No other continent yields the extensive cultural and ethnic diversity of Asia. Certain regions are generally thought of as “Asia,” even by the geographically illiterate. Most people, when asked to identify an Asian locale, would name China, Japan, Taiwan, Hong Kong, or Korea (East Asia), or perhaps Thailand, Cambodia, Laos, Vietnam, Indonesia, the Philippines, Singapore, or Malaysia (Southeast Asia). But many people are unaware that Asia also consists of three-quarters of the former Soviet Union (Russian Asia), Israel, Jordan, Saudi Arabia, Iran, Iraq, Syria, Lebanon, and Asian Turkey (the Middle East), and India, Pakistan, Bangladesh, Afghanistan, Nepal, and Sri Lanka (the Indian subcontinent). Racially, linguistically, economically, and psychosocially, the Asian people are highly heterogeneous.
Certainly, conducting infancy research in Asia is a complicated and expensive undertaking. And for the most part, Western scientists have devoted attention to some Asian countries more than others. Why this favoritism? The reasons are unclear. Perhaps we attend primarily to countries that produce large numbers of immigrants to the United States, or it may be that political tensions in various regions deter researchers as a result of potential danger or because of discouragement from the country’s government. Alternatively, governments in areas that suffer extreme privation, illness, and mortality may foster relations with Western researchers in an effort to understand and ameliorate these problems.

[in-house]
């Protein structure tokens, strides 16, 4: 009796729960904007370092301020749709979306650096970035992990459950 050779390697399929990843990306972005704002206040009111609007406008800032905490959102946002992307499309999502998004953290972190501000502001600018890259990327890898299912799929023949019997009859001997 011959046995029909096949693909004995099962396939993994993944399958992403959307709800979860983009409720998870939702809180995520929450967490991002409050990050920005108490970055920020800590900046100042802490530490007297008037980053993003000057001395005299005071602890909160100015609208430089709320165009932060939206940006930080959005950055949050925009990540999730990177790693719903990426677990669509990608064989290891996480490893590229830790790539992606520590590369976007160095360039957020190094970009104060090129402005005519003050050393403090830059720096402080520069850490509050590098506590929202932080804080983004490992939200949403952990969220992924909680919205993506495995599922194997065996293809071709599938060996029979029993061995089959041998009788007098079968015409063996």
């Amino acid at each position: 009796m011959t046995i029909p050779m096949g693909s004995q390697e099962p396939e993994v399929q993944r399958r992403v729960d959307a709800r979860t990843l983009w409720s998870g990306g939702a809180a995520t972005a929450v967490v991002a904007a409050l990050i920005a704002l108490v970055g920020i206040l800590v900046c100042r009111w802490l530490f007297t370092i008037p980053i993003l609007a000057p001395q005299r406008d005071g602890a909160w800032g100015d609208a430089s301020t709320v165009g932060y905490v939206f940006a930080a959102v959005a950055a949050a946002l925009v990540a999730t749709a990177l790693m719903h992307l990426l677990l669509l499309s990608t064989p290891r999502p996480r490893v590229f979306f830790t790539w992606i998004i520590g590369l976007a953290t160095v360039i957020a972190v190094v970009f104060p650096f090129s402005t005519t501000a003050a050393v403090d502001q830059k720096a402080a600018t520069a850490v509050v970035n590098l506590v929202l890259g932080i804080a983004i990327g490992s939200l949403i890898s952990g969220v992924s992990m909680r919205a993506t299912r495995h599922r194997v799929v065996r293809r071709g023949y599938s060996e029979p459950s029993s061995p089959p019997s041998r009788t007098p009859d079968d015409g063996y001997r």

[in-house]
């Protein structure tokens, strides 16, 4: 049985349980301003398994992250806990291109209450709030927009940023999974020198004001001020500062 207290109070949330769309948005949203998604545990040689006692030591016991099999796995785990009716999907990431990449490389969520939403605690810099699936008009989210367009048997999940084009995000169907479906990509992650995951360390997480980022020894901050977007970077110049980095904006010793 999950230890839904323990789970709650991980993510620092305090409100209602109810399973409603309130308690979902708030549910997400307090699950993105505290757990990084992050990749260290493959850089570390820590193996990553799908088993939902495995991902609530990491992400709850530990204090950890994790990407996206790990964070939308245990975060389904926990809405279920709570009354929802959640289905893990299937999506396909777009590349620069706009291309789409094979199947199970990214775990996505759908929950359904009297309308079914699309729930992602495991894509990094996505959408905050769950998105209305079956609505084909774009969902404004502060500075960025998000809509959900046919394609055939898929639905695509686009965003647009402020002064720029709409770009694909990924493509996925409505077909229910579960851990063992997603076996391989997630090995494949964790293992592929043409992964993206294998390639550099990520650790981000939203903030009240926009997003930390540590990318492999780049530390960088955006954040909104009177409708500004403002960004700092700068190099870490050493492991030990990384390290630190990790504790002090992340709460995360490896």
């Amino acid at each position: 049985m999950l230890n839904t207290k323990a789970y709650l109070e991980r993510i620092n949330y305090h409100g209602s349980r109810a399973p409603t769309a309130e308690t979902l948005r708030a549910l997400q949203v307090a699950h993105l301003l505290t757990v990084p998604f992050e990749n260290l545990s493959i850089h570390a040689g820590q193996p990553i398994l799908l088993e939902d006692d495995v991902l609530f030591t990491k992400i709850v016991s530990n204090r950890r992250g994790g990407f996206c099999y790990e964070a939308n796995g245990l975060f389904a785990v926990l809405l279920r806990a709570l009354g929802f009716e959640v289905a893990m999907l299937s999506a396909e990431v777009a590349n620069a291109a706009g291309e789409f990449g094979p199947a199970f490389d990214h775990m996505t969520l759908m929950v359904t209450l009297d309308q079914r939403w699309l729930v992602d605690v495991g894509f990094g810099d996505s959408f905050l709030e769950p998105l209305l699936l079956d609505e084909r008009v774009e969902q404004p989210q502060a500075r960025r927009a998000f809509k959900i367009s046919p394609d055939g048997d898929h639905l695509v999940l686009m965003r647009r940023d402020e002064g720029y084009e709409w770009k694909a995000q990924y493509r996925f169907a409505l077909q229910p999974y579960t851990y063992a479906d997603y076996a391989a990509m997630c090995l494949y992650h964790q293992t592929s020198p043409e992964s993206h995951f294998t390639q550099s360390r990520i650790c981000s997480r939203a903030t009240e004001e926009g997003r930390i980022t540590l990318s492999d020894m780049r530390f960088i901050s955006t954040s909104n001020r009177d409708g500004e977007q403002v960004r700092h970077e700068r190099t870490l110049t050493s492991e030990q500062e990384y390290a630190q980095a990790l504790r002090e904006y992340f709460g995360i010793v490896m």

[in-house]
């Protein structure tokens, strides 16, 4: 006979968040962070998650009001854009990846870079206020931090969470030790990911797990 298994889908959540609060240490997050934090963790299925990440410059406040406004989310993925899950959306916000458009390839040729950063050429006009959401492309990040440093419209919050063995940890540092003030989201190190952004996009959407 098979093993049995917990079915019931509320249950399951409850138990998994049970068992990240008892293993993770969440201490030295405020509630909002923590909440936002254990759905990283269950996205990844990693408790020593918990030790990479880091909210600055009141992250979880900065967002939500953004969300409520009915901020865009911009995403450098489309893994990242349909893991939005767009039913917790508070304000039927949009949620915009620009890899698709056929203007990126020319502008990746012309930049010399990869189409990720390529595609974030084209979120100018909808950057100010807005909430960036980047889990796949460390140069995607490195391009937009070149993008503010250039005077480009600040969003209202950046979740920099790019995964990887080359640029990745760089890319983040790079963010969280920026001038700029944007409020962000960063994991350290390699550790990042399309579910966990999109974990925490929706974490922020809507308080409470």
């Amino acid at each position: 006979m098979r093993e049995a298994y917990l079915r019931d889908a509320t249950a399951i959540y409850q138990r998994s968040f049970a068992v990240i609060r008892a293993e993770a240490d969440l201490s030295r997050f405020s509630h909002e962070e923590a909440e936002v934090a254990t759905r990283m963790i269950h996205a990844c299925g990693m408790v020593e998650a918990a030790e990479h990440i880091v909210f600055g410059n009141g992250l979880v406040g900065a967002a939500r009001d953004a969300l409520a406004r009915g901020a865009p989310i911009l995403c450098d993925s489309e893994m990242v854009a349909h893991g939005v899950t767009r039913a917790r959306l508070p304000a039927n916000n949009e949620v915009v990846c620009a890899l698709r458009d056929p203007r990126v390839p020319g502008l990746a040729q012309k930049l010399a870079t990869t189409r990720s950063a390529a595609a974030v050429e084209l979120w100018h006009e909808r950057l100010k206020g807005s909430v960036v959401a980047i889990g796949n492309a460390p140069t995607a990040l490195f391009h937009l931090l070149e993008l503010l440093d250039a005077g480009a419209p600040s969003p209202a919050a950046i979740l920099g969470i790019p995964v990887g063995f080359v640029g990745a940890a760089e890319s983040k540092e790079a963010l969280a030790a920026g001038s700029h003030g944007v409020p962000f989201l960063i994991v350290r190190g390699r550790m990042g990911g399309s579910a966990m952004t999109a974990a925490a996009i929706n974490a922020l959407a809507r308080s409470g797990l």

Whatever the reasons, research that examines native Asian samples is relatively rare; this chapter details only 42 studies that took place in 14 Asian countries. Although a broad range of Asian countries is represented, nearly a third of the studies take place in the most populous part of the Indian subcontinent (India, Pakistan, and Bangladesh). The rest are concentrated in Japan (9), Israel (7), and Malaysia (6), with the remainder scattered among China (3), Korea (2), Jordan (2), the Philippines (2), Kuwait